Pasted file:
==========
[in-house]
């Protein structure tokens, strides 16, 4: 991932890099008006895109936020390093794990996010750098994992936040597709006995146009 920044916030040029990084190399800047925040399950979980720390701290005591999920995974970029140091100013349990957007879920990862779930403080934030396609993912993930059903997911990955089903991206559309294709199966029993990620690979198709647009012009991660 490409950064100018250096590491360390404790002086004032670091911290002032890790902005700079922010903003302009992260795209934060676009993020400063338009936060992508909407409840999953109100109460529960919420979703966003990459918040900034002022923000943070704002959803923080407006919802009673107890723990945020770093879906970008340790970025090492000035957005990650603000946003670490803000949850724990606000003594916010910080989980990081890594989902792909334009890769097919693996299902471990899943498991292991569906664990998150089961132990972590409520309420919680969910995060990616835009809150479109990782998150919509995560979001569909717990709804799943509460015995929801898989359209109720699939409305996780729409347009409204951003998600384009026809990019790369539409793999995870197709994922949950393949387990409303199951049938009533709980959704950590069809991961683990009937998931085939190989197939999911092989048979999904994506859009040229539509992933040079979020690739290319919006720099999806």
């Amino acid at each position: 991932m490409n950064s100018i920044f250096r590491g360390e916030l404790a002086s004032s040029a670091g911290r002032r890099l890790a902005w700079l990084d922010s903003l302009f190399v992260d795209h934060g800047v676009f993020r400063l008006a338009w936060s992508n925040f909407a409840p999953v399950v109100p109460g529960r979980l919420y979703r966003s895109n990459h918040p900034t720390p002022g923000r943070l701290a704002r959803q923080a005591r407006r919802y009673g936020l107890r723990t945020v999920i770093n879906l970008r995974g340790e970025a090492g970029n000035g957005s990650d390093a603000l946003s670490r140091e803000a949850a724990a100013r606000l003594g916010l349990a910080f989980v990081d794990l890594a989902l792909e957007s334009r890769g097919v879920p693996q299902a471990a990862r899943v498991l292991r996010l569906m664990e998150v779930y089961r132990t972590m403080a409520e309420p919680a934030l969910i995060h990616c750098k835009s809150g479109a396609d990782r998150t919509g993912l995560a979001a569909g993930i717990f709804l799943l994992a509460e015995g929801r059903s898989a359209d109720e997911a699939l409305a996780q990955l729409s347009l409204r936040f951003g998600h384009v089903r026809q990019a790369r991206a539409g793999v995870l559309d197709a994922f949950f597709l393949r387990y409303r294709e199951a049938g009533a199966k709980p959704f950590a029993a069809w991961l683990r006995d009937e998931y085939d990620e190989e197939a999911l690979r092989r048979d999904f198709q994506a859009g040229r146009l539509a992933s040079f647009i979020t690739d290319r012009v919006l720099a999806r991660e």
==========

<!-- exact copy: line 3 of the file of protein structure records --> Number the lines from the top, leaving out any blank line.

């Amino acid at each position: 991932m490409n950064s100018i920044f250096r590491g360390e916030l404790a002086s004032s040029a670091g911290r002032r890099l890790a902005w700079l990084d922010s903003l302009f190399v992260d795209h934060g800047v676009f993020r400063l008006a338009w936060s992508n925040f909407a409840p999953v399950v109100p109460g529960r979980l919420y979703r966003s895109n990459h918040p900034t720390p002022g923000r943070l701290a704002r959803q923080a005591r407006r919802y009673g936020l107890r723990t945020v999920i770093n879906l970008r995974g340790e970025a090492g970029n000035g957005s990650d390093a603000l946003s670490r140091e803000a949850a724990a100013r606000l003594g916010l349990a910080f989980v990081d794990l890594a989902l792909e957007s334009r890769g097919v879920p693996q299902a471990a990862r899943v498991l292991r996010l569906m664990e998150v779930y089961r132990t972590m403080a409520e309420p919680a934030l969910i995060h990616c750098k835009s809150g479109a396609d990782r998150t919509g993912l995560a979001a569909g993930i717990f709804l799943l994992a509460e015995g929801r059903s898989a359209d109720e997911a699939l409305a996780q990955l729409s347009l409204r936040f951003g998600h384009v089903r026809q990019a790369r991206a539409g793999v995870l559309d197709a994922f949950f597709l393949r387990y409303r294709e199951a049938g009533a199966k709980p959704f950590a029993a069809w991961l683990r006995d009937e998931y085939d990620e190989e197939a999911l690979r092989r048979d999904f198709q994506a859009g040229r146009l539509a992933s040079f647009i979020t690739d290319r012009v919006l720099a999806r991660e």